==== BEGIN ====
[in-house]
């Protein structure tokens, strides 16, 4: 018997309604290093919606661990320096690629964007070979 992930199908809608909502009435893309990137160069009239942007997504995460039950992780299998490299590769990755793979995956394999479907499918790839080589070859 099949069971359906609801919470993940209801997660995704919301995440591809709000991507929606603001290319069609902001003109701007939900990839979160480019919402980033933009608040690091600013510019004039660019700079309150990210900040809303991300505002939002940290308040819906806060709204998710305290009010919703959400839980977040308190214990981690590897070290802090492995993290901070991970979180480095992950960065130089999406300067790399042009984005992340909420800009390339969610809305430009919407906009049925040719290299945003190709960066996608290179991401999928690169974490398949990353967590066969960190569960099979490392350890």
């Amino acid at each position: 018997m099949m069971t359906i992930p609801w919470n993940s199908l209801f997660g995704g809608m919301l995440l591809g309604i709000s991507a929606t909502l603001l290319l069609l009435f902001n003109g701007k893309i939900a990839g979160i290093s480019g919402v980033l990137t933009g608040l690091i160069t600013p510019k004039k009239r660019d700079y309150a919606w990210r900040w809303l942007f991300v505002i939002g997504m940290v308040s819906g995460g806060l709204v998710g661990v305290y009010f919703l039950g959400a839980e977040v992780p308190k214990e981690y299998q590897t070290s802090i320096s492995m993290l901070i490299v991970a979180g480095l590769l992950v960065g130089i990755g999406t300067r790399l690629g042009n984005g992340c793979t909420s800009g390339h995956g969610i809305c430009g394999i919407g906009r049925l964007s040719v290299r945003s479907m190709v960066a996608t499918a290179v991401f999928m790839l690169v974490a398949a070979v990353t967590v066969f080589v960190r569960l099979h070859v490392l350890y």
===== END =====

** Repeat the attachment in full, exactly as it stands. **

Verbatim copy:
[in-house]
């Protein structure tokens, strides 16, 4: 018997309604290093919606661990320096690629964007070979 992930199908809608909502009435893309990137160069009239942007997504995460039950992780299998490299590769990755793979995956394999479907499918790839080589070859 099949069971359906609801919470993940209801997660995704919301995440591809709000991507929606603001290319069609902001003109701007939900990839979160480019919402980033933009608040690091600013510019004039660019700079309150990210900040809303991300505002939002940290308040819906806060709204998710305290009010919703959400839980977040308190214990981690590897070290802090492995993290901070991970979180480095992950960065130089999406300067790399042009984005992340909420800009390339969610809305430009919407906009049925040719290299945003190709960066996608290179991401999928690169974490398949990353967590066969960190569960099979490392350890």
């Amino acid at each position: 018997m099949m069971t359906i992930p609801w919470n993940s199908l209801f997660g995704g809608m919301l995440l591809g309604i709000s991507a929606t909502l603001l290319l069609l009435f902001n003109g701007k893309i939900a990839g979160i290093s480019g919402v980033l990137t933009g608040l690091i160069t600013p510019k004039k009239r660019d700079y309150a919606w990210r900040w809303l942007f991300v505002i939002g997504m940290v308040s819906g995460g806060l709204v998710g661990v305290y009010f919703l039950g959400a839980e977040v992780p308190k214990e981690y299998q590897t070290s802090i320096s492995m993290l901070i490299v991970a979180g480095l590769l992950v960065g130089i990755g999406t300067r790399l690629g042009n984005g992340c793979t909420s800009g390339h995956g969610i809305c430009g394999i919407g906009r049925l964007s040719v290299r945003s479907m190709v960066a996608t499918a290179v991401f999928m790839l690169v974490a398949a070979v990353t967590v066969f080589v960190r569960l099979h070859v490392l350890y």